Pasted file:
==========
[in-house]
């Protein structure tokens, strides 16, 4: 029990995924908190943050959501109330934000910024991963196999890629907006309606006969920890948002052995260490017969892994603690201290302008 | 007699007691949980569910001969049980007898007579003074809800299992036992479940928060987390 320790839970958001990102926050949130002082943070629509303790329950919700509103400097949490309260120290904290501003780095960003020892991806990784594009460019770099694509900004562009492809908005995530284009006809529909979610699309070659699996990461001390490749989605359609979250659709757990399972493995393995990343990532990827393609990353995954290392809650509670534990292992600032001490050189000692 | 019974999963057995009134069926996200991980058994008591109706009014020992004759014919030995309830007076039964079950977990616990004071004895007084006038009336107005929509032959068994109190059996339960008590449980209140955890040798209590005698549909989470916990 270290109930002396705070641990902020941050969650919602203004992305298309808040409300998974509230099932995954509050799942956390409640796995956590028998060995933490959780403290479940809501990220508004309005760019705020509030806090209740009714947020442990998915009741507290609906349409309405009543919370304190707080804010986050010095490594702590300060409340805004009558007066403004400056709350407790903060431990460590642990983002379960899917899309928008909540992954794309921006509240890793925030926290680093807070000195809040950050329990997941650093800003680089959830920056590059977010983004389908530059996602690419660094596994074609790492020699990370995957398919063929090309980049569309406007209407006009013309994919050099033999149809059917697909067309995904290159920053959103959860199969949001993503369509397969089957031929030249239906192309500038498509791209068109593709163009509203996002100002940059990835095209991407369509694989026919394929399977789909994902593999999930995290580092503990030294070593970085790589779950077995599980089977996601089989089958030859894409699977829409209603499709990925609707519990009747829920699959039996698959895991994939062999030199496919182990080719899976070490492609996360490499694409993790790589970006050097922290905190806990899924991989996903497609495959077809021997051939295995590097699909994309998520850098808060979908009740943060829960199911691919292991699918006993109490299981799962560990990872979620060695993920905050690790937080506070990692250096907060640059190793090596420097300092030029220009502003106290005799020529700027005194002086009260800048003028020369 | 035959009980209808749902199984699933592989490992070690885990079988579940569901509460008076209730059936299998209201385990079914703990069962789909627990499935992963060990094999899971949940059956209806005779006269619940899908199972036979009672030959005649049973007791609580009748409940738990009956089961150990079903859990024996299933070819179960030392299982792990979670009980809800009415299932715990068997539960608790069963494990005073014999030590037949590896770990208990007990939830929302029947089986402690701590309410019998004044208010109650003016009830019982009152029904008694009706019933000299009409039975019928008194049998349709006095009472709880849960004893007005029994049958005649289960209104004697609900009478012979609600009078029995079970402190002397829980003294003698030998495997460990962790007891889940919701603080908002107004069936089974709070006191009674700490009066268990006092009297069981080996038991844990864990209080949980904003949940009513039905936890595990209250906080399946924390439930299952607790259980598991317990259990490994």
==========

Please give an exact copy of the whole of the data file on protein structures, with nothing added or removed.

[in-house]
């Protein structure tokens, strides 16, 4: 029990995924908190943050959501109330934000910024991963196999890629907006309606006969920890948002052995260490017969892994603690201290302008 | 007699007691949980569910001969049980007898007579003074809800299992036992479940928060987390 320790839970958001990102926050949130002082943070629509303790329950919700509103400097949490309260120290904290501003780095960003020892991806990784594009460019770099694509900004562009492809908005995530284009006809529909979610699309070659699996990461001390490749989605359609979250659709757990399972493995393995990343990532990827393609990353995954290392809650509670534990292992600032001490050189000692 | 019974999963057995009134069926996200991980058994008591109706009014020992004759014919030995309830007076039964079950977990616990004071004895007084006038009336107005929509032959068994109190059996339960008590449980209140955890040798209590005698549909989470916990 270290109930002396705070641990902020941050969650919602203004992305298309808040409300998974509230099932995954509050799942956390409640796995956590028998060995933490959780403290479940809501990220508004309005760019705020509030806090209740009714947020442990998915009741507290609906349409309405009543919370304190707080804010986050010095490594702590300060409340805004009558007066403004400056709350407790903060431990460590642990983002379960899917899309928008909540992954794309921006509240890793925030926290680093807070000195809040950050329990997941650093800003680089959830920056590059977010983004389908530059996602690419660094596994074609790492020699990370995957398919063929090309980049569309406007209407006009013309994919050099033999149809059917697909067309995904290159920053959103959860199969949001993503369509397969089957031929030249239906192309500038498509791209068109593709163009509203996002100002940059990835095209991407369509694989026919394929399977789909994902593999999930995290580092503990030294070593970085790589779950077995599980089977996601089989089958030859894409699977829409209603499709990925609707519990009747829920699959039996698959895991994939062999030199496919182990080719899976070490492609996360490499694409993790790589970006050097922290905190806990899924991989996903497609495959077809021997051939295995590097699909994309998520850098808060979908009740943060829960199911691919292991699918006993109490299981799962560990990872979620060695993920905050690790937080506070990692250096907060640059190793090596420097300092030029220009502003106290005799020529700027005194002086009260800048003028020369 | 035959009980209808749902199984699933592989490992070690885990079988579940569901509460008076209730059936299998209201385990079914703990069962789909627990499935992963060990094999899971949940059956209806005779006269619940899908199972036979009672030959005649049973007791609580009748409940738990009956089961150990079903859990024996299933070819179960030392299982792990979670009980809800009415299932715990068997539960608790069963494990005073014999030590037949590896770990208990007990939830929302029947089986402690701590309410019998004044208010109650003016009830019982009152029904008694009706019933000299009409039975019928008194049998349709006095009472709880849960004893007005029994049958005649289960209104004697609900009478012979609600009078029995079970402190002397829980003294003698030998495997460990962790007891889940919701603080908002107004069936089974709070006191009674700490009066268990006092009297069981080996038991844990864990209080949980904003949940009513039905936890595990209250906080399946924390439930299952607790259980598991317990259990490994």